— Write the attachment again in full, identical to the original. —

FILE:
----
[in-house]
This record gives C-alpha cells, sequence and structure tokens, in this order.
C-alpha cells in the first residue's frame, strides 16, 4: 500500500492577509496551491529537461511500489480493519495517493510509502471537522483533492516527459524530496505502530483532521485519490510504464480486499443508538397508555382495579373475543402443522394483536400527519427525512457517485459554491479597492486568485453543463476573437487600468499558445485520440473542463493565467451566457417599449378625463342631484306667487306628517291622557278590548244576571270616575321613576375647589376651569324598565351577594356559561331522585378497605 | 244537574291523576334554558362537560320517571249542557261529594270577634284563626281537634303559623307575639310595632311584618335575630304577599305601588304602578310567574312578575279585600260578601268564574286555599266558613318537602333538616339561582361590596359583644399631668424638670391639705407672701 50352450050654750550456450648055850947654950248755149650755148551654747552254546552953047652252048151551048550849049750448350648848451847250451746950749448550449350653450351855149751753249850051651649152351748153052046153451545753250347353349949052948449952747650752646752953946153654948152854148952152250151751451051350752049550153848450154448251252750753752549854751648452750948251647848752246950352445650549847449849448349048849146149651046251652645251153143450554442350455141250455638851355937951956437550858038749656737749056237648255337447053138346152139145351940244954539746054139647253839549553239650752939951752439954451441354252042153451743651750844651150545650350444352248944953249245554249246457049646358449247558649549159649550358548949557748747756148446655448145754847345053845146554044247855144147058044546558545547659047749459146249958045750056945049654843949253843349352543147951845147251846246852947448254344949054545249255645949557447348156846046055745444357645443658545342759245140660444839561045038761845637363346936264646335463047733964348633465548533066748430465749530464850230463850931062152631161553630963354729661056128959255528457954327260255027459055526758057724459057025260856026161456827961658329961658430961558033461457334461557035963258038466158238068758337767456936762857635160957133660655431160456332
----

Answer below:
[in-house]
This record gives C-alpha cells, sequence and structure tokens, in this order.
C-alpha cells in the first residue's frame, strides 16, 4: 500500500492577509496551491529537461511500489480493519495517493510509502471537522483533492516527459524530496505502530483532521485519490510504464480486499443508538397508555382495579373475543402443522394483536400527519427525512457517485459554491479597492486568485453543463476573437487600468499558445485520440473542463493565467451566457417599449378625463342631484306667487306628517291622557278590548244576571270616575321613576375647589376651569324598565351577594356559561331522585378497605 | 244537574291523576334554558362537560320517571249542557261529594270577634284563626281537634303559623307575639310595632311584618335575630304577599305601588304602578310567574312578575279585600260578601268564574286555599266558613318537602333538616339561582361590596359583644399631668424638670391639705407672701 50352450050654750550456450648055850947654950248755149650755148551654747552254546552953047652252048151551048550849049750448350648848451847250451746950749448550449350653450351855149751753249850051651649152351748153052046153451545753250347353349949052948449952747650752646752953946153654948152854148952152250151751451051350752049550153848450154448251252750753752549854751648452750948251647848752246950352445650549847449849448349048849146149651046251652645251153143450554442350455141250455638851355937951956437550858038749656737749056237648255337447053138346152139145351940244954539746054139647253839549553239650752939951752439954451441354252042153451743651750844651150545650350444352248944953249245554249246457049646358449247558649549159649550358548949557748747756148446655448145754847345053845146554044247855144147058044546558545547659047749459146249958045750056945049654843949253843349352543147951845147251846246852947448254344949054545249255645949557447348156846046055745444357645443658545342759245140660444839561045038761845637363346936264646335463047733964348633465548533066748430465749530464850230463850931062152631161553630963354729661056128959255528457954327260255027459055526758057724459057025260856026161456827961658329961658430961558033461457334461557035963258038466158238068758337767456936762857635160957133660655431160456332